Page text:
Thursday, January 8, 2009

Dossier Gives Details of Mumbai Attacks

Published: January 6, 2009

NEW DELHI — The exchanges are chilling.


Times Topics: Terrorism in India

Document: Copy of the Dossier(External link)

“The hostages are of use only as long as you do not come under fire,” a supervisor instructed gunmen by phone during the Mumbai attacks in November. He added: “If you are still threatened, then don’t saddle yourself with the burden of the hostages. Immediately kill them.”

A gunman replied, “Yes, we shall do accordingly, God willing.”

These are some of the grim details of the Mumbai attacks compiled by the Indian authorities and officially shared with the Pakistani government on Monday.

The compilation seems intended to achieve at least two objectives for India: demonstrate that the attackers were sent from Pakistan, and rally international support for India’s efforts to press Pakistan on its handling of terrorism suspects.

To that end, the dossier, a copy of which was shown to The New York Times, includes previously undisclosed transcripts of telephone conversations, intercepted by Indian authorities, that the 10 gunmen had during their killing spree. They left 163 dead, all the while receiving instructions and pep talks from their handlers across the border.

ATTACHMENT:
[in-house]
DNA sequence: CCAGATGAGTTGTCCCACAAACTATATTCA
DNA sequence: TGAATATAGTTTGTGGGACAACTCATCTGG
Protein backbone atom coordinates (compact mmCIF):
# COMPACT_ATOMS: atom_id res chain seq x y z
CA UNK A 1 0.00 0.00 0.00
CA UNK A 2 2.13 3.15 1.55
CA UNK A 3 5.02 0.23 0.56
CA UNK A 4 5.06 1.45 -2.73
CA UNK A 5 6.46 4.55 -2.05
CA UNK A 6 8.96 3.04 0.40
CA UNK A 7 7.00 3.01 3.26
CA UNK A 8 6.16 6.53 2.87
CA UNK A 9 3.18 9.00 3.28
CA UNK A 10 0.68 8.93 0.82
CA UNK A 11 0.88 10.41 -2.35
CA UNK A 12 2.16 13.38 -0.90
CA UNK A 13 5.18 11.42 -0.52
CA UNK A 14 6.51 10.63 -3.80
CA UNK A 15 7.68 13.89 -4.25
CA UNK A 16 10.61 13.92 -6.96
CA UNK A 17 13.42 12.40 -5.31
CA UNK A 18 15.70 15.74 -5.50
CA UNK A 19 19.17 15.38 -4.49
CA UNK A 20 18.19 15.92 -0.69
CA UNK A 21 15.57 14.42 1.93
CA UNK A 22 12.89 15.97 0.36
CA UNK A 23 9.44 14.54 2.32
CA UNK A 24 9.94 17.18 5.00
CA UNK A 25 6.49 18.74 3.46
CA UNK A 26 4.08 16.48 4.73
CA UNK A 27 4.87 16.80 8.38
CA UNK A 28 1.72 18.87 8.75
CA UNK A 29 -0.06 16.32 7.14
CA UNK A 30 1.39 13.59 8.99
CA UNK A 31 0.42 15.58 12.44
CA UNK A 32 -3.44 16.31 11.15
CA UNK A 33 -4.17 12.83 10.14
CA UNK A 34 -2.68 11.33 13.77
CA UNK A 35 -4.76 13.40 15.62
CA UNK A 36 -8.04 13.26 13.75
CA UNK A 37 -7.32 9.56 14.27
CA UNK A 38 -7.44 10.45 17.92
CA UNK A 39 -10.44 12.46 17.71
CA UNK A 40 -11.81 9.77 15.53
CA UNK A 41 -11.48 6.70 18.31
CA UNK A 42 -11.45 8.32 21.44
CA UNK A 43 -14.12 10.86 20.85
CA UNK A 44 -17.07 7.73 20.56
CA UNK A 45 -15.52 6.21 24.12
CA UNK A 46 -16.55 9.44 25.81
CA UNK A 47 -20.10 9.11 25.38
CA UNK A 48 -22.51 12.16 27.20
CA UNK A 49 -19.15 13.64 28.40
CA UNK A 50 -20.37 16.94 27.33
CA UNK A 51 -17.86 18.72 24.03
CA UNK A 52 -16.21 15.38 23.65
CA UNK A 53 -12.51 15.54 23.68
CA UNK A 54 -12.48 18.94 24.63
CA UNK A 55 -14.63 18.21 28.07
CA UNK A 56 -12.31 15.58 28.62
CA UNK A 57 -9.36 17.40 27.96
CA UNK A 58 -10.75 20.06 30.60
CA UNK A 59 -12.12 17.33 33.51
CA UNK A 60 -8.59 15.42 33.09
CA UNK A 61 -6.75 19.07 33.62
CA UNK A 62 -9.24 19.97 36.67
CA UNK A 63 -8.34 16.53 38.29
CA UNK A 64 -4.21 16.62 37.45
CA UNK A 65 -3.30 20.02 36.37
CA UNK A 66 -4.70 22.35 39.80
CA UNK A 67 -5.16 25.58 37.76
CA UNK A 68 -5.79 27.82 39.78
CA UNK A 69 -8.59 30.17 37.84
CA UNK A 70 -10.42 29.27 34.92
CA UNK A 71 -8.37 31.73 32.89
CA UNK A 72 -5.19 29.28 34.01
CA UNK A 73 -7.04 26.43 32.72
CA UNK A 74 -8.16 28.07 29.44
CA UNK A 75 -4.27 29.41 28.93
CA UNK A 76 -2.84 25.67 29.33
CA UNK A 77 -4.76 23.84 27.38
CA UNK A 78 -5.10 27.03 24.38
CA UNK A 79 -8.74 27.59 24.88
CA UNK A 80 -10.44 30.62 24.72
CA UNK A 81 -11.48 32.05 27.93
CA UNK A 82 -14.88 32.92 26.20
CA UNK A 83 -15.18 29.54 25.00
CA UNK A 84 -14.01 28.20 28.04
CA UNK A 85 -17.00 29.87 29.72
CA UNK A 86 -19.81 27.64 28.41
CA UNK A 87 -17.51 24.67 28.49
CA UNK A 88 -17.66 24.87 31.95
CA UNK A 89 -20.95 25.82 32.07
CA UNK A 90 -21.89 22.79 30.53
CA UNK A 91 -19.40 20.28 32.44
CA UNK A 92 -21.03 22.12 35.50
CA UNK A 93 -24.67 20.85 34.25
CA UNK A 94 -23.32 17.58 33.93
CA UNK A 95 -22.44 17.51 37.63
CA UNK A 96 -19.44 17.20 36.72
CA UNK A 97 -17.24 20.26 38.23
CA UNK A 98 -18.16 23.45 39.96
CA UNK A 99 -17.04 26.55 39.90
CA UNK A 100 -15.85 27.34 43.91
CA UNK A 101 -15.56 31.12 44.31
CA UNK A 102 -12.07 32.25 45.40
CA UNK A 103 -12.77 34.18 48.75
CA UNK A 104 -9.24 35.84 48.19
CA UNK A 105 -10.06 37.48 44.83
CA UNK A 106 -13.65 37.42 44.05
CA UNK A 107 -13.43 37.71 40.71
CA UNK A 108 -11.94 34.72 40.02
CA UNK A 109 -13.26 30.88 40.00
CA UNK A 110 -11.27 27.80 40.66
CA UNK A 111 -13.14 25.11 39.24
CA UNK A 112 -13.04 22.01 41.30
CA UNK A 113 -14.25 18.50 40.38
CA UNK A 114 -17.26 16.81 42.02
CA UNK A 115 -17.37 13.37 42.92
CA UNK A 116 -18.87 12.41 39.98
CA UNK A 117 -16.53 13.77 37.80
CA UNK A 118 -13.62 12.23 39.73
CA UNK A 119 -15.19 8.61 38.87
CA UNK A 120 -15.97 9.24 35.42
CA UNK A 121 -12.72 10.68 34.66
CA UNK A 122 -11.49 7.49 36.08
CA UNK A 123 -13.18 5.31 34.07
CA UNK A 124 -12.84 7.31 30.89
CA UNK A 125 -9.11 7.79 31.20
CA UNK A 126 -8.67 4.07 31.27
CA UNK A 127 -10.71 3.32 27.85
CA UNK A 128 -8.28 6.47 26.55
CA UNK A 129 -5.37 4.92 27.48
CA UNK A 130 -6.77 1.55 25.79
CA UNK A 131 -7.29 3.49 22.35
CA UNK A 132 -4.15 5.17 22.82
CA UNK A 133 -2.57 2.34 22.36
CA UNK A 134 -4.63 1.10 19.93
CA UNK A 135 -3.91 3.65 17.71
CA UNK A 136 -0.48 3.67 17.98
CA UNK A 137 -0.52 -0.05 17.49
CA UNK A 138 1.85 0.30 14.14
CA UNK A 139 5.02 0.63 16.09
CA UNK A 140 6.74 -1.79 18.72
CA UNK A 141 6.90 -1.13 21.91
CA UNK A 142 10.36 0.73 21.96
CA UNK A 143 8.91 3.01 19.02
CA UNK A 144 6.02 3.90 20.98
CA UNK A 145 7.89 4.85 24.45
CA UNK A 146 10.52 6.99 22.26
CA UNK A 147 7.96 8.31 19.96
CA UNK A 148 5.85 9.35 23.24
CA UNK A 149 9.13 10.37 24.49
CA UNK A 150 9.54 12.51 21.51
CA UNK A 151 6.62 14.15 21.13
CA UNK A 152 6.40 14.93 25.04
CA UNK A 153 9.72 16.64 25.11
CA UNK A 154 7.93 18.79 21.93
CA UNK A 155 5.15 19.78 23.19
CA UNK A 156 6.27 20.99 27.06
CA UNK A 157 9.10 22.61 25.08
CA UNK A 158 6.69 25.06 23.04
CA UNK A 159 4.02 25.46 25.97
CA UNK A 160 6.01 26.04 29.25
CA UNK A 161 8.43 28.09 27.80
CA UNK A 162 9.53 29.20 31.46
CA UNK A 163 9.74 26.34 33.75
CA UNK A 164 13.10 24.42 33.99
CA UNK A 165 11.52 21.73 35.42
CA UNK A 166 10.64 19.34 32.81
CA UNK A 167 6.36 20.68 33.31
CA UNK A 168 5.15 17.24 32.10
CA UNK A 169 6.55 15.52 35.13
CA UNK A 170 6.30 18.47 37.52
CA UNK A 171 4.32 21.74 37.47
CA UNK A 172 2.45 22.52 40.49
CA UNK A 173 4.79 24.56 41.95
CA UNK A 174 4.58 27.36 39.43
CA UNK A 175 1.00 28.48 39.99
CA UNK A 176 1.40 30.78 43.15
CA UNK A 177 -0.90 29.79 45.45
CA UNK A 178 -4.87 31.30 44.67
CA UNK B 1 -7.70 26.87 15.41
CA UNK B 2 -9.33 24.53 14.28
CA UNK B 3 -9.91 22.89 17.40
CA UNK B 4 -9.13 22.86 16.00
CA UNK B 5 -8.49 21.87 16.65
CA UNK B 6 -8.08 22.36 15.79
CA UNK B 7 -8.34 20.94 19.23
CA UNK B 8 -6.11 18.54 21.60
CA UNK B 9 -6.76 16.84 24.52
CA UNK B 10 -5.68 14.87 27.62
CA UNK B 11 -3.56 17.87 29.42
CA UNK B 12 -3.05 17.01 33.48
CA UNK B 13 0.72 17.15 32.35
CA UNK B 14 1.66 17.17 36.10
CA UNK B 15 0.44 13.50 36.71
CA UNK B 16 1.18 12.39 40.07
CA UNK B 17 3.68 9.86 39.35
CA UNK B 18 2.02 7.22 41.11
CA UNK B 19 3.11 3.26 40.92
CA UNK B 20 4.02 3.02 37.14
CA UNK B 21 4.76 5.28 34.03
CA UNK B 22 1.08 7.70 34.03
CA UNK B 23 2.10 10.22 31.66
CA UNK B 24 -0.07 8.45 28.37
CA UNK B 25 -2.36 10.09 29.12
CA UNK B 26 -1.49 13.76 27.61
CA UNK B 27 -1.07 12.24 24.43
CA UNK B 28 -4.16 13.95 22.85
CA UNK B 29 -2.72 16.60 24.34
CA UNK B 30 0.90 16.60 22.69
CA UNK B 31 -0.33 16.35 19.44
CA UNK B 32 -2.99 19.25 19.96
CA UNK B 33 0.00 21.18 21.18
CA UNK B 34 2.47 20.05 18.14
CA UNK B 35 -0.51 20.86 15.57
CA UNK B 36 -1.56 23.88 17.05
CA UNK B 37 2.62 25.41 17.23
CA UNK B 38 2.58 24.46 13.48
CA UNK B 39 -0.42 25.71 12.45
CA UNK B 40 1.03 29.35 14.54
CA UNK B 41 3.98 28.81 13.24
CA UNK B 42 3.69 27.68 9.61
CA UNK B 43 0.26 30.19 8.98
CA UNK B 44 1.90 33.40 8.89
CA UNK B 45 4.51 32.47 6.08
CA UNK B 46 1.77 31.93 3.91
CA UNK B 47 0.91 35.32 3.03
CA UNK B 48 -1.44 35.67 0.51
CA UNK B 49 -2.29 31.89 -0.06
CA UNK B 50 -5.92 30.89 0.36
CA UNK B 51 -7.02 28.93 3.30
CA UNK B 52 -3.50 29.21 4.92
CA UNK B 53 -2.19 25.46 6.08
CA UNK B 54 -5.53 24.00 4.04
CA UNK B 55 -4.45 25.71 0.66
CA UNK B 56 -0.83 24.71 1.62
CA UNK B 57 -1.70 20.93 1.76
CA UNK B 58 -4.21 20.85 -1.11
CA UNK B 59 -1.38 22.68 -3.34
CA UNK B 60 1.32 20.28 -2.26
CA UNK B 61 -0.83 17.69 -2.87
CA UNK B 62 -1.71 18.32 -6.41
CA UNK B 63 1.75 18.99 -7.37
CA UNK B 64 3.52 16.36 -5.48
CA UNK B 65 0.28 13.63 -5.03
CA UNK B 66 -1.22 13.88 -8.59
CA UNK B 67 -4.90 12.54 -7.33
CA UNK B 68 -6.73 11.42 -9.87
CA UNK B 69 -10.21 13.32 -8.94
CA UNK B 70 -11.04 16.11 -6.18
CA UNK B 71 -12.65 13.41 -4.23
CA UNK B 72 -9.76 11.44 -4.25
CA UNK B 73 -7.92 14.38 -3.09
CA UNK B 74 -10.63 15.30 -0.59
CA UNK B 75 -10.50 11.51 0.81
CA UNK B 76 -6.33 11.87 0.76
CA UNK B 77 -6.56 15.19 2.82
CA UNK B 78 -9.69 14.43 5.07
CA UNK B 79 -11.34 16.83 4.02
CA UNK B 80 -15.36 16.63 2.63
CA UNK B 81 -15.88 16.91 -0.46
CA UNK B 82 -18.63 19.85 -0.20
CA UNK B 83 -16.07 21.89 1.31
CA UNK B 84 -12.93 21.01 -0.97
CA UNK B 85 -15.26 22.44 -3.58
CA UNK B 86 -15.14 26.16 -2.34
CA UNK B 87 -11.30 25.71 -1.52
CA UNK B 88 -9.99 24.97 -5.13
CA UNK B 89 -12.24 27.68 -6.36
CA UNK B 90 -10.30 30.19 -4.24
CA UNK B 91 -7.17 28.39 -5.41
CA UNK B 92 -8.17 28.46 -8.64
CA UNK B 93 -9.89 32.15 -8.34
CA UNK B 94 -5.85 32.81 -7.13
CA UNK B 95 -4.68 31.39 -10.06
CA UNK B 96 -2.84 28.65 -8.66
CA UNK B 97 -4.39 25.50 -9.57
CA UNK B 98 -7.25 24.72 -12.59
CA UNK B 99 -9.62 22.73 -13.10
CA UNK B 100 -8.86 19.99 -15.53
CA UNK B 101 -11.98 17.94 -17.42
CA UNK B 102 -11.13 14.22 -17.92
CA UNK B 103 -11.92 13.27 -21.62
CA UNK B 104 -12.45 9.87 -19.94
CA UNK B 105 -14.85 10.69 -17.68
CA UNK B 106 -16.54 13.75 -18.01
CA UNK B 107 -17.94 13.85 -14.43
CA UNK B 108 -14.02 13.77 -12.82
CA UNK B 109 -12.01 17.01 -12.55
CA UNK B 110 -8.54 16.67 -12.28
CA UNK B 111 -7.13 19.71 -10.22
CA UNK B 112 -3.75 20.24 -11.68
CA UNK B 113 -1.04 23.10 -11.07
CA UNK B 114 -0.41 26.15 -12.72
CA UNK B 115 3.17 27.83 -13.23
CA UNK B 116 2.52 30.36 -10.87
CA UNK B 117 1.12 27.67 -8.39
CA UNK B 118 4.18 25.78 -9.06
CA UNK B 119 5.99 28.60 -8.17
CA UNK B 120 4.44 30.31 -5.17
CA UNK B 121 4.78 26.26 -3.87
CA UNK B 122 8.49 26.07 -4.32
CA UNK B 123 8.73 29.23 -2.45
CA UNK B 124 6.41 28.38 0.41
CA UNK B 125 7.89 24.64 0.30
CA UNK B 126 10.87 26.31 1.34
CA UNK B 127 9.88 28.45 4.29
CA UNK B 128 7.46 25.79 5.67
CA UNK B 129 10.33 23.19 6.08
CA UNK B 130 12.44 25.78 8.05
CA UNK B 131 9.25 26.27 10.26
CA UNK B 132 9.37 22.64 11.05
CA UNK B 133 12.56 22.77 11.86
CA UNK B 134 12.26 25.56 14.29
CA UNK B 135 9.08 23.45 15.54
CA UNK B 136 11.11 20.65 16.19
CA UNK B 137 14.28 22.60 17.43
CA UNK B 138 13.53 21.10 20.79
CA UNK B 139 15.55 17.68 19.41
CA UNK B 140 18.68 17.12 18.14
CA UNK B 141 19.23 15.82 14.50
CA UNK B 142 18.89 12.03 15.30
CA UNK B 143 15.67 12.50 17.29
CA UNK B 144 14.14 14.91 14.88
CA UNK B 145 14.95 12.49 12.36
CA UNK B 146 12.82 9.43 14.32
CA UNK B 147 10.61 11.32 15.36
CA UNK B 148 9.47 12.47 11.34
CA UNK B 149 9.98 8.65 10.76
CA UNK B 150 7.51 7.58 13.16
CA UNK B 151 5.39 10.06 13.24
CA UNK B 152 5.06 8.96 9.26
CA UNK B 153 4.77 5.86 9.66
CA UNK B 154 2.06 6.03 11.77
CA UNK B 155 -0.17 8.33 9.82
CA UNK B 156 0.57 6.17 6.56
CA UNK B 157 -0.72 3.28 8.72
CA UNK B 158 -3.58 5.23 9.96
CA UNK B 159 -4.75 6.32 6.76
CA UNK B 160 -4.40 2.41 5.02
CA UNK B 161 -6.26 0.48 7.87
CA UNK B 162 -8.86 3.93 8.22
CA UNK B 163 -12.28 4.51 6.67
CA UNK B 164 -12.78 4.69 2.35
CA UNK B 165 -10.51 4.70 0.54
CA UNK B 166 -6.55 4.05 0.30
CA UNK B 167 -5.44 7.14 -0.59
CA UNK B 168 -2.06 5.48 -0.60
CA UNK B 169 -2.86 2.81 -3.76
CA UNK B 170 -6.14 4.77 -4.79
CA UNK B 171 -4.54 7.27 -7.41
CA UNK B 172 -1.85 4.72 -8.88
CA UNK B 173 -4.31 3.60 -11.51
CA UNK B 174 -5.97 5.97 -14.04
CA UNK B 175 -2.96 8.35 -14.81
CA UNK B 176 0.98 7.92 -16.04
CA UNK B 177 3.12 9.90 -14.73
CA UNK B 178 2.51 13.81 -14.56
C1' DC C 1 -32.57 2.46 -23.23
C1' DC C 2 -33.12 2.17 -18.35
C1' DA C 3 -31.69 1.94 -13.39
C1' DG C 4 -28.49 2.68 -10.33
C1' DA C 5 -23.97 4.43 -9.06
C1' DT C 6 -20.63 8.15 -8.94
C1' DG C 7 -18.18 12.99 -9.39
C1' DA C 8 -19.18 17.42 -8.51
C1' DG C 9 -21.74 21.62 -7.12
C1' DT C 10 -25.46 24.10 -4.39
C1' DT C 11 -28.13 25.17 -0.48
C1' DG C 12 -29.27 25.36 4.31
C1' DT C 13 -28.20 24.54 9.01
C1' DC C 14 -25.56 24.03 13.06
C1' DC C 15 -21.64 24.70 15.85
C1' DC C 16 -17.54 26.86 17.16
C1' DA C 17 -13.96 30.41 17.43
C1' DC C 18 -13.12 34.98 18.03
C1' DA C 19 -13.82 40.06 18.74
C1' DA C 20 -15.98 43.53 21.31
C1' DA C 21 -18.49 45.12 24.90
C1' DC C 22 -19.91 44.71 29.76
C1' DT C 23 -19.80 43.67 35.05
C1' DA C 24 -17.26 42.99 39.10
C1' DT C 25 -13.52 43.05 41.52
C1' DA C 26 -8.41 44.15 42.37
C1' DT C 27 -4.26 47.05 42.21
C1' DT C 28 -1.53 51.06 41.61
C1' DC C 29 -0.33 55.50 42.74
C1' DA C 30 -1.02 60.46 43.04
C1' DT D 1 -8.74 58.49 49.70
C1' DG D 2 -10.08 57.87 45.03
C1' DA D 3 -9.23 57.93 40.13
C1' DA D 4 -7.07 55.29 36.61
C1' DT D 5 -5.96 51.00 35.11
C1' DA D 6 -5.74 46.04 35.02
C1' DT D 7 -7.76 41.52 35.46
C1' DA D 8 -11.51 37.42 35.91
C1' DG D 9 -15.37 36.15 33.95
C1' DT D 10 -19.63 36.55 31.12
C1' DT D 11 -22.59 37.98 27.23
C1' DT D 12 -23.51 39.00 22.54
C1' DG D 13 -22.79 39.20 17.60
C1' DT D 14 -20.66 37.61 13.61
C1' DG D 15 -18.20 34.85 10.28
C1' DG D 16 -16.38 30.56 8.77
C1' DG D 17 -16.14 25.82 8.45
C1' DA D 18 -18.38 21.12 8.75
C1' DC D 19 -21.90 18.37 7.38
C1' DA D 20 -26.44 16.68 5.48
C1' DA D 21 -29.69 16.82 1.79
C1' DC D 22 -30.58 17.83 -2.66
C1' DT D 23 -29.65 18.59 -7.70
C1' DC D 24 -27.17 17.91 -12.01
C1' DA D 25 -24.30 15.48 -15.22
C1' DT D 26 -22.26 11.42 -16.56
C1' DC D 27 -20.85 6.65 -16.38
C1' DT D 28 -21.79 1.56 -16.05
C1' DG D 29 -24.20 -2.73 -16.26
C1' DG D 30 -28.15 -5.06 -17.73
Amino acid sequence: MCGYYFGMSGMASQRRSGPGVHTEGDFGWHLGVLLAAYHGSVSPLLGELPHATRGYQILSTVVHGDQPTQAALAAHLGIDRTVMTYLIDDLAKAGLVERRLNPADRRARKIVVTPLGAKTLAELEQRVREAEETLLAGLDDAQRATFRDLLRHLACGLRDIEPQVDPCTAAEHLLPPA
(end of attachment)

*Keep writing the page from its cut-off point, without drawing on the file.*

The dossier also includes photographs of materials found on the fishing trawler the gunmen took to Mumbai: a bottle of Mountain Dew soda packaged in Karachi, pistols bearing the markings of a gun manufacturer in Peshawar, Pakistani-made items like a matchbox, detergent powder and shaving cream.

Beyond that, the dossier chronicles India’s efforts in recent years to persuade Pakistan to investigate suspects involved in terrorist attacks in India and to close terrorist training camps inside Pakistani territory. In the final pages, India demands that Pakistan hand over “conspirators” to face trial in India and comply with its promise to stop terrorist groups from functioning inside its territory.

The dossier was shown this week to diplomats from friendly nations; one described it as “comprehensive,” another as “convincing.”

Although the dossier takes pains not to blame current or former officials in Pakistan’s army or spy agency, Indian officials have consistently hinted at their complicity, at least in training the commando-style fighters who carried out the attack.

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